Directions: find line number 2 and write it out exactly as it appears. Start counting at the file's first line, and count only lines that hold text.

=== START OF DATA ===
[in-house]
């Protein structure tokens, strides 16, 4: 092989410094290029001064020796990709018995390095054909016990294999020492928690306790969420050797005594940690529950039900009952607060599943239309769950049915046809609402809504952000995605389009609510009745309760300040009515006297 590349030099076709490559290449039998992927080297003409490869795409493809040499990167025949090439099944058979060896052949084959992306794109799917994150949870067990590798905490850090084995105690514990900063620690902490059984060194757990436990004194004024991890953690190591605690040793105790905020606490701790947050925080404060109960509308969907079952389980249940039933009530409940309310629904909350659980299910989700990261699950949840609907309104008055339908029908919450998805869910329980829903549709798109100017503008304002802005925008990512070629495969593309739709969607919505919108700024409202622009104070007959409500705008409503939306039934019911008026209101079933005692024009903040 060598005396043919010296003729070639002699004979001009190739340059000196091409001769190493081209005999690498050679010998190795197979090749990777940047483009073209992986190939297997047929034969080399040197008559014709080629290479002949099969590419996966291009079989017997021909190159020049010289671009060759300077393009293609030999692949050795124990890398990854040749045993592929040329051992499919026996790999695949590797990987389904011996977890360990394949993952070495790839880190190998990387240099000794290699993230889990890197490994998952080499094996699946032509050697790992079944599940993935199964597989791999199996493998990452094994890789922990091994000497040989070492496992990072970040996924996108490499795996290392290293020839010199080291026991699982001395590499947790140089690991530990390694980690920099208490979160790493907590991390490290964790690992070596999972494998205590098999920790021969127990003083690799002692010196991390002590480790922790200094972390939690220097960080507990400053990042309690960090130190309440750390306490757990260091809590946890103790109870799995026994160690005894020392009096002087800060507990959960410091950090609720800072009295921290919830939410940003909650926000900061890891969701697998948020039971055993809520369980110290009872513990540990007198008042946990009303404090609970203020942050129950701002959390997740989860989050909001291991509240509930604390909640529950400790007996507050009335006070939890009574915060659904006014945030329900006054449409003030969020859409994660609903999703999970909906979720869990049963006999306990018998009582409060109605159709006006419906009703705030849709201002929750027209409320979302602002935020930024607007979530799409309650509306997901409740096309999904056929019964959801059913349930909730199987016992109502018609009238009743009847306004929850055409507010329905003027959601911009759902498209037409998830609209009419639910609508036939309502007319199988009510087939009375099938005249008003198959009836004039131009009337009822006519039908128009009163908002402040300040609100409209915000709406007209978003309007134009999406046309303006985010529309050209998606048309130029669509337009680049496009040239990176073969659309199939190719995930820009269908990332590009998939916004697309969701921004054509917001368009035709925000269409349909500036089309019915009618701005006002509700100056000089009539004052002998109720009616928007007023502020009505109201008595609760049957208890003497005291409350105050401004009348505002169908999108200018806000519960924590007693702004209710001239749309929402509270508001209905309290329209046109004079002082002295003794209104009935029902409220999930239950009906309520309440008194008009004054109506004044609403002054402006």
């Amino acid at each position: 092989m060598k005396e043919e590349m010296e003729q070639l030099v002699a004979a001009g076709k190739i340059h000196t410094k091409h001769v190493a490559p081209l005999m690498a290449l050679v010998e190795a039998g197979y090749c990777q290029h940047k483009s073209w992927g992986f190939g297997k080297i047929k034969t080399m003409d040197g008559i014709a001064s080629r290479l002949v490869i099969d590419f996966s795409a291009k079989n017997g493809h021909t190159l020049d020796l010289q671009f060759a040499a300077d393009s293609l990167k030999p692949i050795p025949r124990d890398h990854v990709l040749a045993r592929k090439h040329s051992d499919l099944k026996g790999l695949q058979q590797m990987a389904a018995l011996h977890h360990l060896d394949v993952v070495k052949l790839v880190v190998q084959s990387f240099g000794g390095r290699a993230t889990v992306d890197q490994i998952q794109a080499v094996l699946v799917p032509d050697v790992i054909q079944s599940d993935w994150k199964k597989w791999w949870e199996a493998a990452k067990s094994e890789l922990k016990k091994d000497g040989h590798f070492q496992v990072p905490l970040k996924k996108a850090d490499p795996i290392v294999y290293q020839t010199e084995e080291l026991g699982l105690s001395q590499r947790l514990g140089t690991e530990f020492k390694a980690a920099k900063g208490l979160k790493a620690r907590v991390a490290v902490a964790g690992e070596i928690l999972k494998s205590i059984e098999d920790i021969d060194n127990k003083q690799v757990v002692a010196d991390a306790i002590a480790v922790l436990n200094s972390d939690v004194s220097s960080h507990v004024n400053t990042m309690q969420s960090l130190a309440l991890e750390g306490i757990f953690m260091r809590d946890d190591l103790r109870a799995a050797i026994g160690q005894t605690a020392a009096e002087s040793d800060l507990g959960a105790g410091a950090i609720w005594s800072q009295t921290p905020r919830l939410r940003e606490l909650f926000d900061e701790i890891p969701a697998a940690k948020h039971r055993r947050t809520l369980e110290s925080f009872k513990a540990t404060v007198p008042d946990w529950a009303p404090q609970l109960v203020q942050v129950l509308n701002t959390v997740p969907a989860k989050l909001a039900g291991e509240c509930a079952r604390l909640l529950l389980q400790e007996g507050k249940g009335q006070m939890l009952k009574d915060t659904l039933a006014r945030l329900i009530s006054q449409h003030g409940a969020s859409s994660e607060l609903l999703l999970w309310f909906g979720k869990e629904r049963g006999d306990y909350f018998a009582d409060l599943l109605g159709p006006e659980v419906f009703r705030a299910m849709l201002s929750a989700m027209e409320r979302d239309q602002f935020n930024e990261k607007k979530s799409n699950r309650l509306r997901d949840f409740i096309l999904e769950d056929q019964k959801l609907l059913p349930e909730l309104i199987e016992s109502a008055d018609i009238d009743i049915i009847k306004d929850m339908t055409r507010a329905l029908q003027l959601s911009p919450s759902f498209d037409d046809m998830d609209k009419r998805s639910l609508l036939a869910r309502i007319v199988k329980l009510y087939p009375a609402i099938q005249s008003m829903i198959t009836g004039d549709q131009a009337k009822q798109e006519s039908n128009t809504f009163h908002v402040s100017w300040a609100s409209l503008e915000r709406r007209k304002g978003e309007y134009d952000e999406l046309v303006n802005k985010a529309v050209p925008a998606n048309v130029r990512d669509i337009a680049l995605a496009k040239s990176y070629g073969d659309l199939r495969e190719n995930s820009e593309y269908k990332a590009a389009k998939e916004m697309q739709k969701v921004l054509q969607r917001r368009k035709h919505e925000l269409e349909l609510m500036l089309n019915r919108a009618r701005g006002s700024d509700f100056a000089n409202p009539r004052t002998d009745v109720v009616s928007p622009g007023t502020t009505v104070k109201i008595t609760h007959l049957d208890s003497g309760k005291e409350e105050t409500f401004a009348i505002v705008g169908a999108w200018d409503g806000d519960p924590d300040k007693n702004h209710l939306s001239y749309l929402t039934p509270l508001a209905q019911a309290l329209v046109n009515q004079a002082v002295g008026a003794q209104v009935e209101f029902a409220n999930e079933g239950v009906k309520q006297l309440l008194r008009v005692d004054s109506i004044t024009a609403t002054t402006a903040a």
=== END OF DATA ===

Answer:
């Protein structure tokens, strides 16, 4: 092989410094290029001064020796990709018995390095054909016990294999020492928690306790969420050797005594940690529950039900009952607060599943239309769950049915046809609402809504952000995605389009609510009745309760300040009515006297 590349030099076709490559290449039998992927080297003409490869795409493809040499990167025949090439099944058979060896052949084959992306794109799917994150949870067990590798905490850090084995105690514990900063620690902490059984060194757990436990004194004024991890953690190591605690040793105790905020606490701790947050925080404060109960509308969907079952389980249940039933009530409940309310629904909350659980299910989700990261699950949840609907309104008055339908029908919450998805869910329980829903549709798109100017503008304002802005925008990512070629495969593309739709969607919505919108700024409202622009104070007959409500705008409503939306039934019911008026209101079933005692024009903040 060598005396043919010296003729070639002699004979001009190739340059000196091409001769190493081209005999690498050679010998190795197979090749990777940047483009073209992986190939297997047929034969080399040197008559014709080629290479002949099969590419996966291009079989017997021909190159020049010289671009060759300077393009293609030999692949050795124990890398990854040749045993592929040329051992499919026996790999695949590797990987389904011996977890360990394949993952070495790839880190190998990387240099000794290699993230889990890197490994998952080499094996699946032509050697790992079944599940993935199964597989791999199996493998990452094994890789922990091994000497040989070492496992990072970040996924996108490499795996290392290293020839010199080291026991699982001395590499947790140089690991530990390694980690920099208490979160790493907590991390490290964790690992070596999972494998205590098999920790021969127990003083690799002692010196991390002590480790922790200094972390939690220097960080507990400053990042309690960090130190309440750390306490757990260091809590946890103790109870799995026994160690005894020392009096002087800060507990959960410091950090609720800072009295921290919830939410940003909650926000900061890891969701697998948020039971055993809520369980110290009872513990540990007198008042946990009303404090609970203020942050129950701002959390997740989860989050909001291991509240509930604390909640529950400790007996507050009335006070939890009574915060659904006014945030329900006054449409003030969020859409994660609903999703999970909906979720869990049963006999306990018998009582409060109605159709006006419906009703705030849709201002929750027209409320979302602002935020930024607007979530799409309650509306997901409740096309999904056929019964959801059913349930909730199987016992109502018609009238009743009847306004929850055409507010329905003027959601911009759902498209037409998830609209009419639910609508036939309502007319199988009510087939009375099938005249008003198959009836004039131009009337009822006519039908128009009163908002402040300040609100409209915000709406007209978003309007134009999406046309303006985010529309050209998606048309130029669509337009680049496009040239990176073969659309199939190719995930820009269908990332590009998939916004697309969701921004054509917001368009035709925000269409349909500036089309019915009618701005006002509700100056000089009539004052002998109720009616928007007023502020009505109201008595609760049957208890003497005291409350105050401004009348505002169908999108200018806000519960924590007693702004209710001239749309929402509270508001209905309290329209046109004079002082002295003794209104009935029902409220999930239950009906309520309440008194008009004054109506004044609403002054402006």